Neurofeedback, also known as neurobiofeedback or neurotherapy, is a self-regulation technique that uses a person’s brain functions to help promote states of relaxation and self-control. The principle of neurofeedback training is based upon a direct, immediate feedback signal that reflects a person’s neurological state. These brain wave frequencies may be measured, analysed, and converted into auditory/visual signals which are able to be processed by the participant. ‘Traditional’ neurofeedback records electrical activity from different areas of the brain and converts it into a tracing called an electroencephalogram (EEG). With these brain wave patterns being reflected through the EEG, an indication of an individual’s neurological state and their level of consciousness is provided.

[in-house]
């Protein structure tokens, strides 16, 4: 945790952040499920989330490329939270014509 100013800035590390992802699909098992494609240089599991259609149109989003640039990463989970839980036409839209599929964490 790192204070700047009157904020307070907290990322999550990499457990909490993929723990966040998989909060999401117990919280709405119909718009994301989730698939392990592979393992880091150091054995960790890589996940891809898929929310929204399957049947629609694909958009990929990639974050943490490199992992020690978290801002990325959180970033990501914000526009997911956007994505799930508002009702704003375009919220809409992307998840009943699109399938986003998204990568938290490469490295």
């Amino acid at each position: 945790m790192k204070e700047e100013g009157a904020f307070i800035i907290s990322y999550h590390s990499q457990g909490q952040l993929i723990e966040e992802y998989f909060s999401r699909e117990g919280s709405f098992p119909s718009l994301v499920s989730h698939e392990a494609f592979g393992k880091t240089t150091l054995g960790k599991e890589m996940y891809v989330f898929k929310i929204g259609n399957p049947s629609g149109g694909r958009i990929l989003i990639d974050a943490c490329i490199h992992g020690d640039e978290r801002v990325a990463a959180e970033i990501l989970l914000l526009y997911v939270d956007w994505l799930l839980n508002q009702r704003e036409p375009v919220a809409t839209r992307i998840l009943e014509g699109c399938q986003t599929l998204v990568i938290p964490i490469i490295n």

These feedback signals provide a real-time indicator of brain activity from which a participant will be trained to improve upon, gradually learning to achieve the desired brain wave state and maintain that state for longer periods of time.
Neurofeedback can be used as an interesting alternative treatment that fosters improvement in range of groups, including those that are subject to struggles with mental health or other difficulties. However, this therapy has some issues, as it can be expensive and time-consuming, with the desired improvement taking months to appear and long-term application being limited as the benefits post-treatment are not long-lasting. Despite criticisms to the treatment’s scientific validity and arguments that it relies on a powerful placebo response, neurofeedback may nonetheless offer a potent psychosocial intervention that promotes an increase in adaptive brain activity and desired behaviour.